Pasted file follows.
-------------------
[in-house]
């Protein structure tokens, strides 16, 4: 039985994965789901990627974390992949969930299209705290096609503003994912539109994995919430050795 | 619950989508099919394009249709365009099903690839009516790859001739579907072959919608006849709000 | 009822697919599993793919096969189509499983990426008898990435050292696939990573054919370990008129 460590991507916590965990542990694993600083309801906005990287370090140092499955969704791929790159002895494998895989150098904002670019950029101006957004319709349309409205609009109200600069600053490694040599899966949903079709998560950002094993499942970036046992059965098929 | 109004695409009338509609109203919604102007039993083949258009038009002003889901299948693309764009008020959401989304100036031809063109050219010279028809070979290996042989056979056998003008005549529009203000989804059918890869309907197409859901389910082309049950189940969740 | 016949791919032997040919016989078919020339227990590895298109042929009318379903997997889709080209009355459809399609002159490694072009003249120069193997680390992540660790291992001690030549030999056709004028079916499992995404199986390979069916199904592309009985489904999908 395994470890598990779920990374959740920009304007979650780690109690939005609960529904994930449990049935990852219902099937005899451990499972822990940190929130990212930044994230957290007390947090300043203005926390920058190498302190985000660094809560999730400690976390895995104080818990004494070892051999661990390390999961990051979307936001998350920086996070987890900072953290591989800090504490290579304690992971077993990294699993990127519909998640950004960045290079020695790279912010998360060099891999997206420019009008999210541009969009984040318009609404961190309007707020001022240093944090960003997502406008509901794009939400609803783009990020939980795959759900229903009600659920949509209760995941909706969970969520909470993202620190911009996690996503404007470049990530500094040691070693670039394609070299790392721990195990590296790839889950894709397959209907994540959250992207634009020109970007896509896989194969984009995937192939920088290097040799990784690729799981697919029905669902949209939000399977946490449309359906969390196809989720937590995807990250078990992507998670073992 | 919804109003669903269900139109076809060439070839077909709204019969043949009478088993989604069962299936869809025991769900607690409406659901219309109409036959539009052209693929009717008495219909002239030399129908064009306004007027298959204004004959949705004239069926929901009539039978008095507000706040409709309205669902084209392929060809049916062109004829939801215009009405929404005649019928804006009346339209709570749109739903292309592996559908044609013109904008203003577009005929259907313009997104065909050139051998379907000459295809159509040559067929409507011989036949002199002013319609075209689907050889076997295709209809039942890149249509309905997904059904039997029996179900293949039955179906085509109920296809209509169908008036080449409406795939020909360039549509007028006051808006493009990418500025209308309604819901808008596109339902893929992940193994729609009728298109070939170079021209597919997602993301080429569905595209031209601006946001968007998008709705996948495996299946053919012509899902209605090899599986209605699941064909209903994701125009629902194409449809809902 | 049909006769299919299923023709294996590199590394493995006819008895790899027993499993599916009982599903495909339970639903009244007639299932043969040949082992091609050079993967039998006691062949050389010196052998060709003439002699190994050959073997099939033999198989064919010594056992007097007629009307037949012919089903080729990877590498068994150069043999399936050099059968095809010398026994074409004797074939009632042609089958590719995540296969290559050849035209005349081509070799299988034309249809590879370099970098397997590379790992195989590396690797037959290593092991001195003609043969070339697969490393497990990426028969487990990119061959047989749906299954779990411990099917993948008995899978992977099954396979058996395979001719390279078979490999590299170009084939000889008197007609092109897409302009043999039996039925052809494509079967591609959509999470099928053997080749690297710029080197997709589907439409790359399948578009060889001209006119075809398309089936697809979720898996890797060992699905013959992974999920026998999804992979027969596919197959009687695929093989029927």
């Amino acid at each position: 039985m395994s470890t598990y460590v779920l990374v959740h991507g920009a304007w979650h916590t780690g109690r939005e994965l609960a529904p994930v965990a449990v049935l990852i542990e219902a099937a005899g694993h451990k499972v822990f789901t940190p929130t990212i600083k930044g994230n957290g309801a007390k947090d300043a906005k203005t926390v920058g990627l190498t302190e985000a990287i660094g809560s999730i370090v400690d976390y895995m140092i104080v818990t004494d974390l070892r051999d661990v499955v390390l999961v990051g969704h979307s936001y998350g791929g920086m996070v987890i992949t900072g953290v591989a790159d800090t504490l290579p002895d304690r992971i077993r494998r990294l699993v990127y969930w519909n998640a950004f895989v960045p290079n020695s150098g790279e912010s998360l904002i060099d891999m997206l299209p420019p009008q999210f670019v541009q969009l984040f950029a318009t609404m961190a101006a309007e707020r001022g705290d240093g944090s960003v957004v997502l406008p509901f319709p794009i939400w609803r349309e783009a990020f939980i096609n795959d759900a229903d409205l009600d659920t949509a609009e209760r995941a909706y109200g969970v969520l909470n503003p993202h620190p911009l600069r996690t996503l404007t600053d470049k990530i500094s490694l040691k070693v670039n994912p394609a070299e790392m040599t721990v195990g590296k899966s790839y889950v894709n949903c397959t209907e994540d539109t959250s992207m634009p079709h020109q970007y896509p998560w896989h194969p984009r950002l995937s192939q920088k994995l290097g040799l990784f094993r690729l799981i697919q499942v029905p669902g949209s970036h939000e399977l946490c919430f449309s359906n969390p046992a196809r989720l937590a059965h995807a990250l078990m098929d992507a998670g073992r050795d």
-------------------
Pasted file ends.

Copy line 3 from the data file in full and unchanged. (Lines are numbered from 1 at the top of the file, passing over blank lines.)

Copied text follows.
């Amino acid at each position: 039985m395994s470890t598990y460590v779920l990374v959740h991507g920009a304007w979650h916590t780690g109690r939005e994965l609960a529904p994930v965990a449990v049935l990852i542990e219902a099937a005899g694993h451990k499972v822990f789901t940190p929130t990212i600083k930044g994230n957290g309801a007390k947090d300043a906005k203005t926390v920058g990627l190498t302190e985000a990287i660094g809560s999730i370090v400690d976390y895995m140092i104080v818990t004494d974390l070892r051999d661990v499955v390390l999961v990051g969704h979307s936001y998350g791929g920086m996070v987890i992949t900072g953290v591989a790159d800090t504490l290579p002895d304690r992971i077993r494998r990294l699993v990127y969930w519909n998640a950004f895989v960045p290079n020695s150098g790279e912010s998360l904002i060099d891999m997206l299209p420019p009008q999210f670019v541009q969009l984040f950029a318009t609404m961190a101006a309007e707020r001022g705290d240093g944090s960003v957004v997502l406008p509901f319709p794009i939400w609803r349309e783009a990020f939980i096609n795959d759900a229903d409205l009600d659920t949509a609009e209760r995941a909706y109200g969970v969520l909470n503003p993202h620190p911009l600069r996690t996503l404007t600053d470049k990530i500094s490694l040691k070693v670039n994912p394609a070299e790392m040599t721990v195990g590296k899966s790839y889950v894709n949903c397959t209907e994540d539109t959250s992207m634009p079709h020109q970007y896509p998560w896989h194969p984009r950002l995937s192939q920088k994995l290097g040799l990784f094993r690729l799981i697919q499942v029905p669902g949209s970036h939000e399977l946490c919430f449309s359906n969390p046992a196809r989720l937590a059965h995807a990250l078990m098929d992507a998670g073992r050795d």